Paint Industry Urges EU: Reject Proposed Titanium Dioxide Carcinogen Classificat
The paint and coatings industry has called on the European Commission and Echa to reject a proposal to classify titanium dioxide as a carcinogen (category 2) by inhalation.
If adopted, companies would have to label some consumer and professional products – such as paints – in a manner that will cause "major and unnecessary alarm to users and consumers", the British Coatings Federation says.
The proposed classification is based on evidence of carcinogenicity for titanium dioxide in the form of dust. Under CLP companies would have to label some products containing it as "suspected of causing cancer". But the BCF says this is unnecessary when the dust is suspended in a liquid.
Echa's Risk Assessment Committee (Rac) expects to publish its Opinion in early September.
If the Commission and Echa do not "see sense and reject" it, the BCF says it will "push to break the link between this opinion and the requirement to label paint products with 'suspected of causing cancer' labels".
It is raising the issue in a letter to Greg Clark, UK Secretary of State for Business, Energy and Industrial Strategy, which will be signed by industry CEOs and other supply chain organisations.
European paints and inks trade body, Cepe, says that the proposed classification of titanium dioxide under CLP is not justified. "The hazard identified is not a substance specific effect, a chemical effect [or...] a shape effect," technical director Didier Leroy says. He adds that governments do not need legislation to communicate that "too much dust is not good for you" and that "hundreds of dusts’" could be classified similarly.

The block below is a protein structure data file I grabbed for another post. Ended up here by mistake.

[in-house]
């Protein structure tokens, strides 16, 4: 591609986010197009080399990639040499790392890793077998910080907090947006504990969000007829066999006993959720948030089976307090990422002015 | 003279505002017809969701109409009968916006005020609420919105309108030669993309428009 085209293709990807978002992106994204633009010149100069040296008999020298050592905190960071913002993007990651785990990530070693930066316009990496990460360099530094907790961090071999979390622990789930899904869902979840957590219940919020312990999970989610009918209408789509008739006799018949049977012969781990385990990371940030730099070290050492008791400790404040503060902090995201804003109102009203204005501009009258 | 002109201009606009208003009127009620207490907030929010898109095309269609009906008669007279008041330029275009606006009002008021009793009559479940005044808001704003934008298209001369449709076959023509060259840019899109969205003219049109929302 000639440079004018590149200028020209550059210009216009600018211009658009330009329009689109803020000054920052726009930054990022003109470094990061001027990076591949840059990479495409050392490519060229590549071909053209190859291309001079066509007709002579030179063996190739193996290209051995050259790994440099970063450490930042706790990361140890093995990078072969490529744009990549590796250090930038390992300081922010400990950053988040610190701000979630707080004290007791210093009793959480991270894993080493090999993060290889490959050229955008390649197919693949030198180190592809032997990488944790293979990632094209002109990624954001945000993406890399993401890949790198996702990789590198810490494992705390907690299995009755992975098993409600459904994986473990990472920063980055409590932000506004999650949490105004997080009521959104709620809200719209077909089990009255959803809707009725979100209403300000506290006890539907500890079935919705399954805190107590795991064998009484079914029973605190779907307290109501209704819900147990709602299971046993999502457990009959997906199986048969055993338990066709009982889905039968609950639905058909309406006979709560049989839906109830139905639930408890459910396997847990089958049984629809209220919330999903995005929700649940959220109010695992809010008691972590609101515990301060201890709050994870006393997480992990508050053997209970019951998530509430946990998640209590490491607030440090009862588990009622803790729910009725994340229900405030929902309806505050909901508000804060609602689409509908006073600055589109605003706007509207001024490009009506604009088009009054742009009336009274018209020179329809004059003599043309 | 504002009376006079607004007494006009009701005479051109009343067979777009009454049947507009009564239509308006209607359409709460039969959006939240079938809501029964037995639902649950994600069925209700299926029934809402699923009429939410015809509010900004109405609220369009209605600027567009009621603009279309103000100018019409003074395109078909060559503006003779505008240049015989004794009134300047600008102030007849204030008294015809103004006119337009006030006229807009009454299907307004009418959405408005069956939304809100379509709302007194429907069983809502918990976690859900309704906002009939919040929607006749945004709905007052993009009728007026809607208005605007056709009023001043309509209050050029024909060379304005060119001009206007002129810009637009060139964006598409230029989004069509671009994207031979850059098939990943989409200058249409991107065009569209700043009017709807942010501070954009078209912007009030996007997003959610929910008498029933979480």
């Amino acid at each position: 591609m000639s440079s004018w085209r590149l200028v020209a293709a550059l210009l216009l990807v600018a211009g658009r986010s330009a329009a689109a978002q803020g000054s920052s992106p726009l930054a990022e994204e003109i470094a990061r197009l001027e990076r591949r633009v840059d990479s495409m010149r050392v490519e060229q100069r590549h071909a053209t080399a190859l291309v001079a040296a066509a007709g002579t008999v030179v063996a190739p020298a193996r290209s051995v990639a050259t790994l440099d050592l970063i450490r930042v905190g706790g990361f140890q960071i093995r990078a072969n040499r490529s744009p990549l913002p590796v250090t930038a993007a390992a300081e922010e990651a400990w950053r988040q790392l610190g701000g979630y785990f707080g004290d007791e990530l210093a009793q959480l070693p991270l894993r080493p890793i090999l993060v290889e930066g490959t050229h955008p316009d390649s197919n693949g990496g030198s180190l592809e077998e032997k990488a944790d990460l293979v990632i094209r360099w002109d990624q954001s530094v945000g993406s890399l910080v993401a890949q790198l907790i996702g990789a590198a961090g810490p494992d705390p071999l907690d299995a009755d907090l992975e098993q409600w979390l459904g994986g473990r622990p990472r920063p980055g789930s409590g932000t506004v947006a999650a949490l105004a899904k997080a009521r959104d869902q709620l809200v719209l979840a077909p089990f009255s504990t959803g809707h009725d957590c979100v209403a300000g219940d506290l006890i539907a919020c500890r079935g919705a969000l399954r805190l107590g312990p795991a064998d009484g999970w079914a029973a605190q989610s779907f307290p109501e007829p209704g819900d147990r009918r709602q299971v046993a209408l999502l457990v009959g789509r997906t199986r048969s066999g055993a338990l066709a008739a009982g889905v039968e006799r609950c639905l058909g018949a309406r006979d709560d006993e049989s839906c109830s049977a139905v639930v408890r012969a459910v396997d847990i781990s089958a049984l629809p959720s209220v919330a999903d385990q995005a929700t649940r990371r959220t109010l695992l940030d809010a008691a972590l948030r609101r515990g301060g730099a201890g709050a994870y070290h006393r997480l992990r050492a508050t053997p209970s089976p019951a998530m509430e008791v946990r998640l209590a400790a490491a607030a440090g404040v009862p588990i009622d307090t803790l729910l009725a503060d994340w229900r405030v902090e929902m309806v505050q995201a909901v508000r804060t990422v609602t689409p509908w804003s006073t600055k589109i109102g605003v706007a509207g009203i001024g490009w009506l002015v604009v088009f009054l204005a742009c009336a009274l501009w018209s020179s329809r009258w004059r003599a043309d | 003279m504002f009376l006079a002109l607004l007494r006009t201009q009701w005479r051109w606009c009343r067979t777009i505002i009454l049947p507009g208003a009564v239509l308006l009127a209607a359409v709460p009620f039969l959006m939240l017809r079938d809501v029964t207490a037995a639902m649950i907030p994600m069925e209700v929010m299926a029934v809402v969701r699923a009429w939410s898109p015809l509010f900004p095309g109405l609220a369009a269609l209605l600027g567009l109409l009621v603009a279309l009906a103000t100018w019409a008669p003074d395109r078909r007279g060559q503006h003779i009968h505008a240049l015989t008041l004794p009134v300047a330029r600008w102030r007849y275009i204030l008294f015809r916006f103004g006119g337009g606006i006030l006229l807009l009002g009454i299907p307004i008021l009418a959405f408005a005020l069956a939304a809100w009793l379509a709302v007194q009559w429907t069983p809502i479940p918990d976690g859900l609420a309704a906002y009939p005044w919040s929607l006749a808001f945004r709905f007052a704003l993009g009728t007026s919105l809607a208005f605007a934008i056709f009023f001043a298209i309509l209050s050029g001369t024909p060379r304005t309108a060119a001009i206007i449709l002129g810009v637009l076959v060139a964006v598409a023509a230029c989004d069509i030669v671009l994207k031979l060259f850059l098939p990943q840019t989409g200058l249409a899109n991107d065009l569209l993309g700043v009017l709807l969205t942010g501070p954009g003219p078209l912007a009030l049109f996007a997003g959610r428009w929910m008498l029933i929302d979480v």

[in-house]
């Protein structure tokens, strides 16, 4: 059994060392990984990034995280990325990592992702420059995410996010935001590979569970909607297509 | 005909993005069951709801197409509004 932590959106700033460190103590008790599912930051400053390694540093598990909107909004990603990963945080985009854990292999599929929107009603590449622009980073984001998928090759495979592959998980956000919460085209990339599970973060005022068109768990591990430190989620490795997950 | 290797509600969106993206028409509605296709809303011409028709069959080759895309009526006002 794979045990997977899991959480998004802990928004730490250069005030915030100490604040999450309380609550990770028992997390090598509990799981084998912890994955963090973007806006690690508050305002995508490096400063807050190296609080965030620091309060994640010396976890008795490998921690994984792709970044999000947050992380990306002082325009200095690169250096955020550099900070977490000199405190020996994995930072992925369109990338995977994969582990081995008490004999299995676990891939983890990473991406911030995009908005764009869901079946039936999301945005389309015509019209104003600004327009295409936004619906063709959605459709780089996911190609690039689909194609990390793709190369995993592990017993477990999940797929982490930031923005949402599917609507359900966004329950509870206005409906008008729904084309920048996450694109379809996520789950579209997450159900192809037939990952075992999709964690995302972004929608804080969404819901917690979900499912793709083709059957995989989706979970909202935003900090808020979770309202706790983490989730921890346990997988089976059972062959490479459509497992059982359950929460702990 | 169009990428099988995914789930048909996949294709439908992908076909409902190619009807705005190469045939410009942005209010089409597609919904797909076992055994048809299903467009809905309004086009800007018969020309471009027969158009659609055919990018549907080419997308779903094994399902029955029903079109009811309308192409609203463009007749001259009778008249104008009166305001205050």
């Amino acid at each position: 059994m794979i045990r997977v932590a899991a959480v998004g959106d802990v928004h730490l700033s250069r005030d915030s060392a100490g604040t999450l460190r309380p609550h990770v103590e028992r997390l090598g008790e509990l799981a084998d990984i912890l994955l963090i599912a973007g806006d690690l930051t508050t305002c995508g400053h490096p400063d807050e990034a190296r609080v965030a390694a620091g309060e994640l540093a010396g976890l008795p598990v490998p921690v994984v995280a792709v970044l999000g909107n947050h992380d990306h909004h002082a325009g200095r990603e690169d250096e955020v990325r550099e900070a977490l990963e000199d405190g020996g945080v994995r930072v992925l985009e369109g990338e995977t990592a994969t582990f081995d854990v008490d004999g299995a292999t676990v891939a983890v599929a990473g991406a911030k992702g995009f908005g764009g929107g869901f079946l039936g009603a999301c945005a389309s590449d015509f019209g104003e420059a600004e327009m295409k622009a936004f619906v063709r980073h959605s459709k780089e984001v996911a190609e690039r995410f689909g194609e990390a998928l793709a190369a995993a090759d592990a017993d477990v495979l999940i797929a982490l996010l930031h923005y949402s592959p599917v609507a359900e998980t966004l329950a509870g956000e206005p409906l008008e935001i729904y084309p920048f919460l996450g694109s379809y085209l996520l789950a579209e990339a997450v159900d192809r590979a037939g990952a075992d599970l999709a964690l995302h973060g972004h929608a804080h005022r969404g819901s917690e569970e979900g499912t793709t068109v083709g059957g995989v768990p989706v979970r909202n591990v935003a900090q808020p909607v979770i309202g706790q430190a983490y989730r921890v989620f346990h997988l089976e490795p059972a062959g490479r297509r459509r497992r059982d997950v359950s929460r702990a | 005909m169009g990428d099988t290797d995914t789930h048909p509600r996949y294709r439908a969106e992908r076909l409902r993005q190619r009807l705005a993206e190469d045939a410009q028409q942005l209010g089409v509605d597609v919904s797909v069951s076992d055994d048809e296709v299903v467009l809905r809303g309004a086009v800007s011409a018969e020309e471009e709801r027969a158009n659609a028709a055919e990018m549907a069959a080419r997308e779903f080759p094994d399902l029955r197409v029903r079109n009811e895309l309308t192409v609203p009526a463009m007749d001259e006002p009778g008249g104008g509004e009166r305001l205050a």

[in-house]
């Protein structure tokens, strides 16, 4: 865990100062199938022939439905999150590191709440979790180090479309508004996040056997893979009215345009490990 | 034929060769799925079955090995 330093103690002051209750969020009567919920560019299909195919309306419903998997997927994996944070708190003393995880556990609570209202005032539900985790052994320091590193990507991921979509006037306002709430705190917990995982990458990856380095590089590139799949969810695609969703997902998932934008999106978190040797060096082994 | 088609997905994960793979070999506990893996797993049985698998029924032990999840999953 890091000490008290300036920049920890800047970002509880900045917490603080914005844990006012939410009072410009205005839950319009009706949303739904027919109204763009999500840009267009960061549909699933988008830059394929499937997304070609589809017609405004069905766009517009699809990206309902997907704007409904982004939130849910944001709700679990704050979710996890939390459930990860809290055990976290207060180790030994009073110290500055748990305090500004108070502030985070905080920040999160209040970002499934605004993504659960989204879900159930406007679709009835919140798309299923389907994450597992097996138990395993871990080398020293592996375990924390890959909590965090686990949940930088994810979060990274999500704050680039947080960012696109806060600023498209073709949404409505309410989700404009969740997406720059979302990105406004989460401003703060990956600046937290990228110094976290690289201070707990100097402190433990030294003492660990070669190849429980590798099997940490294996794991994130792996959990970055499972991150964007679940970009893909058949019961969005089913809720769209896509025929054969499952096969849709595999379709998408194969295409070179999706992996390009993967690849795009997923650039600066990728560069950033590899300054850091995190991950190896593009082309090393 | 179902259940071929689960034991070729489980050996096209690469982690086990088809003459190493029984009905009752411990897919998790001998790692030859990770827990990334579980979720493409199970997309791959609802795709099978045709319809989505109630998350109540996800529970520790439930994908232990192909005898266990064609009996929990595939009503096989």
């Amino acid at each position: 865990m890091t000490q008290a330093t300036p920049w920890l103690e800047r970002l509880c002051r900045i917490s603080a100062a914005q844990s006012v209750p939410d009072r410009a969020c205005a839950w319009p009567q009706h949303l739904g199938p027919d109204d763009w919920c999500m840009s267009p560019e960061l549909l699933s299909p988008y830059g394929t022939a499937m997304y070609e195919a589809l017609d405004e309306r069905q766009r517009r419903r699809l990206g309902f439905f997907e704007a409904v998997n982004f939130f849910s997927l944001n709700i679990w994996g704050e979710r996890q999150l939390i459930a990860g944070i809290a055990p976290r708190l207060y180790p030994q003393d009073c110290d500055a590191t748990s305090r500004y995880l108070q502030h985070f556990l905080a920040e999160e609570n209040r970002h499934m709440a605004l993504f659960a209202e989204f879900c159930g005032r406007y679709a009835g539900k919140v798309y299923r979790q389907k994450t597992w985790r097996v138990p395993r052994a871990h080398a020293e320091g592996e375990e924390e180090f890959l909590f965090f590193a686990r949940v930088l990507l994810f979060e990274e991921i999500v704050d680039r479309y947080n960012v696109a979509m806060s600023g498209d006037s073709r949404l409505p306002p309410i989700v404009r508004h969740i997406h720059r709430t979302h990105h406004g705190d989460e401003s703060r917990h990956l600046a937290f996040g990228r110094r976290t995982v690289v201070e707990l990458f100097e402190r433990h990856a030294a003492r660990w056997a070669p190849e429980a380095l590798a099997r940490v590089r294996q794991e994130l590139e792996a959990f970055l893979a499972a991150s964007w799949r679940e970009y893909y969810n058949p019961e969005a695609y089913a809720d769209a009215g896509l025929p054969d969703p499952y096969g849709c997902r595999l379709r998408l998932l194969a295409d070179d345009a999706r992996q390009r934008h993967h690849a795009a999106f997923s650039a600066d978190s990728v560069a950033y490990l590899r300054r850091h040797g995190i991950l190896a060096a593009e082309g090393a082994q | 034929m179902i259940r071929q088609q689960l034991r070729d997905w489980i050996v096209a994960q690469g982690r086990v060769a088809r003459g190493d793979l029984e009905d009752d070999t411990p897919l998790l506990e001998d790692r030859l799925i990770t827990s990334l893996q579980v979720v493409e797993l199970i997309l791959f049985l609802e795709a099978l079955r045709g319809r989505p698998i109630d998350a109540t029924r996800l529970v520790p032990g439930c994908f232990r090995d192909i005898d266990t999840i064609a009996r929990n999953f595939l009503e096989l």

Cepe wrote to the Commission in mid-May to raise concerns over the scope of CLP, which Mr Leroy says "has limitations when it comes to communicating hazard, especially for consumer products".
The UK Health and Safety Executive (HSE) says it understands industry's concerns. However, it adds, classification under CLP and GHS reflects the type and severity of the intrinsic hazards of a substance or mixture.
"It should not be confused with risk, which relates to the actual exposure of humans or the environment to the substance or mixture displaying this hazard in specific circumstances, such as when a paint containing titanium dioxide is applied by brush, roller or by spraying."
The UK government says it will continue to seek to influence the Commission's fitness check of chemicals legislation, excluding REACH, but this work will be affected by activities relating to the country leaving the EU.
Later this year, and after publication of the Rac Opinion, the Commission is expected to make a decision on whether dust is within the scope of CLP. The REACH Committee is slated to discuss the topic at a meeting in 2018.
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